…owners of small sailboats…advised him to think big and those with big boats…urged him to think small. They showed him where their hulls were rotting and where their masts had cracked. They talked of the endless work, the alarming drain of money and the worry of storms, vandalism, and amateurs. And they told him, as they looked away from the land and out to the water, that they loved their boats and wouldn’t dream of giving them up.

To suggest that Hippolyte Webb is an eccentric character would be an understatement. He chases a dream, which could prove to be folly. In preparation for his travels, he takes a sailing class and conducts (some) research before adventuring in search of islands (the Auroras in the South Atlantic) that were recorded during the early 19th century but have since fallen off maps.

Hippolyte possesses a falling-over-the-edge creativity, as he dreams, prepares, and eventually sails away from the Falklands to his mysterious destination. He’s wrangled a book deal, which motivates note-making, photographing (he runs out of film), and sketching. Oh, yes, and he keeps a rather unique sailor’s log. He also muses,

“It’s a strange sensation to be slicing through the water in the dark with no idea what’s ahead or what’s been left behind.”

This reminds me of my first overnight sail between the Dutch Antilles and the British Virgin Islands. Other passages remind me of sudden storms, the terrifying racket of sails, and the tossing of the boat, bow-to-stern, and port-to-starboard. At one point, Hippolyte notes,

“If I had known the things I know now about being at sea, I never would have done this. I take so much for granted on land; taking anything for granted at sea is certain doom.”

As you have likely guessed – I don’t think it’s a spoiler to say – Hippolyte finds the Auroras and makes a few discoveries of his own before returning to the Falklands and on to New York for the editing of his book. This is when we meet his editor Marie, who is not impressed with Hippolyte’s manuscript. She informs him:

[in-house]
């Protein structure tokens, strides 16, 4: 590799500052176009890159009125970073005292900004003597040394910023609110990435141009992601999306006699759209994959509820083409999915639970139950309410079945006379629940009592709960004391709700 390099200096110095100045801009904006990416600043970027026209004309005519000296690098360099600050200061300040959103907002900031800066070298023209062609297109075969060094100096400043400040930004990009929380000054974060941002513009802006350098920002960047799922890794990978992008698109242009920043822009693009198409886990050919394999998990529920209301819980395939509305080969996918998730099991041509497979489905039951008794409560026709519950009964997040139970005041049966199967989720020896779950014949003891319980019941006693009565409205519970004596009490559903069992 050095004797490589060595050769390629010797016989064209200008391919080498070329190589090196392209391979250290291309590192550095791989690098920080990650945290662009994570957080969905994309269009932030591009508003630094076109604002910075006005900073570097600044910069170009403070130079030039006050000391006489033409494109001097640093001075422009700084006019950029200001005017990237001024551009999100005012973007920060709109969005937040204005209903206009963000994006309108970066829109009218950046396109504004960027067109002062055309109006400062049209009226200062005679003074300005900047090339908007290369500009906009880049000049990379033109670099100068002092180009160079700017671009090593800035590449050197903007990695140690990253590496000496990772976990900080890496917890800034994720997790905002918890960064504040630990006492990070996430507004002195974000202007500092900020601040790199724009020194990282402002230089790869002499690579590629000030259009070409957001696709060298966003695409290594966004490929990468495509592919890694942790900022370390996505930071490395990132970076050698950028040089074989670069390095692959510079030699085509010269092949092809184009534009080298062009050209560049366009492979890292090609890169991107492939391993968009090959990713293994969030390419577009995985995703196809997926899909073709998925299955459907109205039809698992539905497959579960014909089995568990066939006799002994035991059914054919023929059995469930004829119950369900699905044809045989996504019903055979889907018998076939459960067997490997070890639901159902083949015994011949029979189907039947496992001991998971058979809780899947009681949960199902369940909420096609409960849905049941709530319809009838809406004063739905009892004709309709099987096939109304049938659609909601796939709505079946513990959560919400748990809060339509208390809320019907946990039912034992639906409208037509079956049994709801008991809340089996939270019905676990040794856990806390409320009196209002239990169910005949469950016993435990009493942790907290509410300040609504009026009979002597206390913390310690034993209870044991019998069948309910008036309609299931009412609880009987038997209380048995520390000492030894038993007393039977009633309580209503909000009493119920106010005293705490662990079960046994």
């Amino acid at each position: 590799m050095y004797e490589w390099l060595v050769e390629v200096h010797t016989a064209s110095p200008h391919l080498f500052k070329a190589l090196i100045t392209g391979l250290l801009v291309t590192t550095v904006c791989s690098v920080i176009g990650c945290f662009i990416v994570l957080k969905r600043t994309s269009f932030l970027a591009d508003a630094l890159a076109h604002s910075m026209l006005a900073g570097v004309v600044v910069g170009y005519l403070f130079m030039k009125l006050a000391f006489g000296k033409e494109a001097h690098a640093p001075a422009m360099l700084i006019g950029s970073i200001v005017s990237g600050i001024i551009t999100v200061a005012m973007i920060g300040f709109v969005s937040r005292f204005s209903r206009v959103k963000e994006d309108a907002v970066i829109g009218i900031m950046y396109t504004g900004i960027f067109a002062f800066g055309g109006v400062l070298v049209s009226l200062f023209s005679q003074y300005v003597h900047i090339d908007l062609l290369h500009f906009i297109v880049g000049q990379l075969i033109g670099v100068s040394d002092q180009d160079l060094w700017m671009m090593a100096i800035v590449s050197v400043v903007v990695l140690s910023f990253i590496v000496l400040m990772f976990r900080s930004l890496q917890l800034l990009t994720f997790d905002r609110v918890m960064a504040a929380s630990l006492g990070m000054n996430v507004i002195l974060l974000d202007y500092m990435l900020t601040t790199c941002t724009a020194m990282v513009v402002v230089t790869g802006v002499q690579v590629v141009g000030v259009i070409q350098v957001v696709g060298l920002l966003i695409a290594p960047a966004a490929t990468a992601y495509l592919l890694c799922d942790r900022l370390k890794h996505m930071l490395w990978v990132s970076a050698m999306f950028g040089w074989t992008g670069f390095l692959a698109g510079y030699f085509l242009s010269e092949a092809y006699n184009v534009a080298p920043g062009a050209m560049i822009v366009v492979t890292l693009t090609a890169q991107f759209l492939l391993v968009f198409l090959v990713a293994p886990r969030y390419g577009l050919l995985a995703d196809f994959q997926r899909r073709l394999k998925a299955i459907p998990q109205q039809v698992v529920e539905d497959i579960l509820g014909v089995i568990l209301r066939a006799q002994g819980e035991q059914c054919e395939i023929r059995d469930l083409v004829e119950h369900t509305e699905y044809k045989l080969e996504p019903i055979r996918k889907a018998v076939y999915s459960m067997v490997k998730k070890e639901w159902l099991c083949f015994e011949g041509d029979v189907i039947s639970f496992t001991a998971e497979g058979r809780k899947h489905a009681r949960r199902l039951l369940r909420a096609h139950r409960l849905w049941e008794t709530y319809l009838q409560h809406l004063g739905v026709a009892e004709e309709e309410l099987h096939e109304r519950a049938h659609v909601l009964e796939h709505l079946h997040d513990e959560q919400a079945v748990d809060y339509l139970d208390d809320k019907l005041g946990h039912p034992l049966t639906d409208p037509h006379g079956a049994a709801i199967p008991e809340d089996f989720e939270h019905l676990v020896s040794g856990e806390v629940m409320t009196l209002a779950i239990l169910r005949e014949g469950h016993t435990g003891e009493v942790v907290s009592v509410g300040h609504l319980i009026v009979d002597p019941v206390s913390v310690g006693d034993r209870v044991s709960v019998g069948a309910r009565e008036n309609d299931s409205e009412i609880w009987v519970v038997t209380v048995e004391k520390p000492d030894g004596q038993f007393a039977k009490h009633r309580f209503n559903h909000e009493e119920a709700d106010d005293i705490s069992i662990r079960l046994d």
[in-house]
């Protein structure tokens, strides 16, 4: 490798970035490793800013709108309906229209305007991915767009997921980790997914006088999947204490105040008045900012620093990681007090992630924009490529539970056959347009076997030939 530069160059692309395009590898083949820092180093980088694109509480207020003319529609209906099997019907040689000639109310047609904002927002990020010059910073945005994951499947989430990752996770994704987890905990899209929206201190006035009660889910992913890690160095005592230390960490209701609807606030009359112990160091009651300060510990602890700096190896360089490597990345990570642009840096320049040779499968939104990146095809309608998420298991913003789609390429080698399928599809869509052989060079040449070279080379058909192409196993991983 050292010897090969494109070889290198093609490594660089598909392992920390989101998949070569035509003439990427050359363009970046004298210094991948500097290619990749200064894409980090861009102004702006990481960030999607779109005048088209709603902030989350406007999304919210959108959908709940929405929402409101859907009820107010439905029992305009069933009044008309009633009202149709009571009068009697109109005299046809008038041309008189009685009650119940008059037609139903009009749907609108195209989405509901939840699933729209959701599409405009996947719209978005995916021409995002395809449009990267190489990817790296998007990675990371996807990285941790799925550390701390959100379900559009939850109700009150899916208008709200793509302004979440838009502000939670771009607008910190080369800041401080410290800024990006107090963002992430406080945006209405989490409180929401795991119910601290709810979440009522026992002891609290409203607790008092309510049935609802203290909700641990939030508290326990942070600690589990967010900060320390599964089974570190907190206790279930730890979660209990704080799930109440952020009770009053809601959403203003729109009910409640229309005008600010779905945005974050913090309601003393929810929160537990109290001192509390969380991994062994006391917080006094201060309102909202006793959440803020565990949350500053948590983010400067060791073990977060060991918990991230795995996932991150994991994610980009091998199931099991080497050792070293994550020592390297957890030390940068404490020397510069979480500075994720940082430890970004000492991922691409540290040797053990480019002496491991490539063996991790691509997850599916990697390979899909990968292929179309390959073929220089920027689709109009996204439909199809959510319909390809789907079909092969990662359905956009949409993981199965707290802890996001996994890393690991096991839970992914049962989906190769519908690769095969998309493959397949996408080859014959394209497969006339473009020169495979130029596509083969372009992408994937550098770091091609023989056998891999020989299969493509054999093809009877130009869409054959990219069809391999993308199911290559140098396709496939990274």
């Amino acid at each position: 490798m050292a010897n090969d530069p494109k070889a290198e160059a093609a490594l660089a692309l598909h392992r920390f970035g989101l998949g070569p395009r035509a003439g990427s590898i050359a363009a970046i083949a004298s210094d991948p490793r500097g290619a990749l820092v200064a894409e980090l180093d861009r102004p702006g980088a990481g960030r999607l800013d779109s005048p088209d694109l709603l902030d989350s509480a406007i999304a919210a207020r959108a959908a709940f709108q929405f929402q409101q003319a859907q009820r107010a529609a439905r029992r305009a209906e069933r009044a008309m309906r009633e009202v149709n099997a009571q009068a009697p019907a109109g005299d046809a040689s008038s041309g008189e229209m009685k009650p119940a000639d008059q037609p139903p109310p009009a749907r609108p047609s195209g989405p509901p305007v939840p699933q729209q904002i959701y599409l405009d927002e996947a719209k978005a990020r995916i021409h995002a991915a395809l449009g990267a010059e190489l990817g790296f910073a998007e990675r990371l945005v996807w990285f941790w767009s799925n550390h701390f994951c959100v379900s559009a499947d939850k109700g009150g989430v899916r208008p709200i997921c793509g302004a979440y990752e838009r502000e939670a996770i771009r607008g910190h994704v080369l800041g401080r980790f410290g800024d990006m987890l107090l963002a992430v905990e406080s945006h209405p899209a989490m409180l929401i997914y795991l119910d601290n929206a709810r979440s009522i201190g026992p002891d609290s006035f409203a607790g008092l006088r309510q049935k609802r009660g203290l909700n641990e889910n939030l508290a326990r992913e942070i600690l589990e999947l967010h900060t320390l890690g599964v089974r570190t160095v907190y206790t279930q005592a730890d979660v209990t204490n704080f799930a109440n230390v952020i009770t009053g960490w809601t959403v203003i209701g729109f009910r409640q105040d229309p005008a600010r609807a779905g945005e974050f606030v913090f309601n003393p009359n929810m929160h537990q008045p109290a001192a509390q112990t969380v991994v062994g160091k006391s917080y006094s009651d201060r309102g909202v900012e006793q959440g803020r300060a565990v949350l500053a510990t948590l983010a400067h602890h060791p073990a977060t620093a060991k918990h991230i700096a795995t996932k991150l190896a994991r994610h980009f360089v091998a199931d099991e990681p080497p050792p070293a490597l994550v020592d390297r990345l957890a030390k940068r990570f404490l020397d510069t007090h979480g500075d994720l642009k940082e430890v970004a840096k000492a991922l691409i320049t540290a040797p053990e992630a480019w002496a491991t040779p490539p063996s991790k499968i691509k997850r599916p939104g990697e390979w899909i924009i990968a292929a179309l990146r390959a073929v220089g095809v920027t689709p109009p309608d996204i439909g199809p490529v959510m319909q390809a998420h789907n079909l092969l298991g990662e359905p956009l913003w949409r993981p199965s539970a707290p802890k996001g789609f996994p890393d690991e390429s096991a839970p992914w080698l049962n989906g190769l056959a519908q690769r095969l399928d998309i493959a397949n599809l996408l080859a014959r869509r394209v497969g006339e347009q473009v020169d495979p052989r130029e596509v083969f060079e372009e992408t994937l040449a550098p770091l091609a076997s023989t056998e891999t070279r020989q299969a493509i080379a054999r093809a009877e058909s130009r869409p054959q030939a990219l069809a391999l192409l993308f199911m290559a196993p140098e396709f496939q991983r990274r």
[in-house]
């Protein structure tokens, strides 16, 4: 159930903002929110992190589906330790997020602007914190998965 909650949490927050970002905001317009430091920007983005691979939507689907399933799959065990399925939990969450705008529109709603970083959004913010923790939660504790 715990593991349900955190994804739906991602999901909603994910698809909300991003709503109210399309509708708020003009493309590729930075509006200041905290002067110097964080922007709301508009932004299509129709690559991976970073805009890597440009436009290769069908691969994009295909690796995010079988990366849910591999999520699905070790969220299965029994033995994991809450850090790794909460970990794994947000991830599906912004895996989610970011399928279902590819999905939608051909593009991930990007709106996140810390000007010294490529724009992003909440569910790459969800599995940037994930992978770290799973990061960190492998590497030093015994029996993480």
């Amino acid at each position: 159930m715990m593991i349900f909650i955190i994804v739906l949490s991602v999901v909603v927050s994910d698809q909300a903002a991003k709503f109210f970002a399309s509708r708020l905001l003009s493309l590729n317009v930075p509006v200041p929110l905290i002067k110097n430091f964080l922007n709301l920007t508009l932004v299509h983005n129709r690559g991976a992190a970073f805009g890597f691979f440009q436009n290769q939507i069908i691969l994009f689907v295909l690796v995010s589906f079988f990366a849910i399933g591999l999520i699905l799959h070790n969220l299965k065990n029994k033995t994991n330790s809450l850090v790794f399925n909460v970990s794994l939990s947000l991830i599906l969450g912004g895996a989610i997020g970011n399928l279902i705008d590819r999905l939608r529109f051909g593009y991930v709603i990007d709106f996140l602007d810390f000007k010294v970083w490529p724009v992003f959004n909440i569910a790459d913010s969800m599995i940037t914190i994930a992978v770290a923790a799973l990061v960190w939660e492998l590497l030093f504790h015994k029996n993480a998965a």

“We simply need to address tense, grammar, pacing, chronology, style, and balance. It’s a normal part of the process….”

Editors and writers who have been through the process of a book’s manufacture will giggle and shudder at the machinations both Marie and Hippolyte must endure. Toward the end of the story (apropos to nothing really, but beautiful), when Marie is doing some extraordinary fact-checking, there is a passage that establishes time, place, and mood (maybe apropos to something). So, for the writers among readers:

“They headed off past the tree, which was heavy with already fermenting, wizened little apples and swarming with early wasps. The tops of long weeds brushed Marie’s hands, burrs attached themselves to her clothing, flies and wasps flew into her face. And it was hot. After fifteen minutes they arrived at the perimeter of a scraggly yard, fenced in with barbed wire.”

The islands metamorphose out of fog and invisibility. Marie metamorphoses too. Hippolyte remains quirky, enthusiastic, and full of surprises.

As you can tell, I sailed along with Hippolyte and relived some of my editing experiences. I enjoyed the book immensely, not least because of the illustrations – the sketches that appear amidst the type and the inserted pages from Hippolyte’s notes that include diagrams, maps, watercolours, sketches and photographs. Barbara Hodgson takes us on a magical journey in the discovery of the islands and Hippolyte’s writing of the tale.

 

Hippolyte’s Island won first prize for Prose Fiction, Alcuin Society Book Design Awards, and the Best Complete Book Design, Applied Arts Design and Advertising Annual.

Available from your local bookstore, or in paperback edition online: Hippolyte’s Island

Review: When does one belong? (Birds of Passage by Robert Solé)

Sitting on a sailboat tied to a dock while day-after-day rain pours and wind gusts wildly might be the best place and time to pick up a nice thick novel. I’m new to Robert Solé’s writing and new to the Syrian migration to Egypt. The novel was published in French in 1992 as Le Tarbouche, it won the 1992 Pix Méditerranée. It was translated into English in 2000 under the title Birds of Passage, which shifts the focus from the business of the family to four decades of exile (1916-1958) in Egypt. What better way to be distracted: a new author, a new context, and a gossipy multi-generational family saga?

The old patriarch is proud of his tarbouche– or fez-making factory and the wealth it accrues for his family. The Barrakani are a big, loving family who gather daily around the dining table to eat, of course, but also to share stories. These scenes are some of my favourite. However, Birds of Passage is a saga, a tapestry woven with many threads.

One of these threads involves religious tension in the Greek Catholic family. Education is valued and the best education is by the Jesuits; so the children are enrolled in the Roman school. You can imagine what happens when the eldest son, destined to take over the family business, announces that he will become a Jesuit priest. This thread plays itself out against a back-drop of the dominant Muslim faith of the country (at this point, not an issue, but later, after the revolution, religion does have an impact).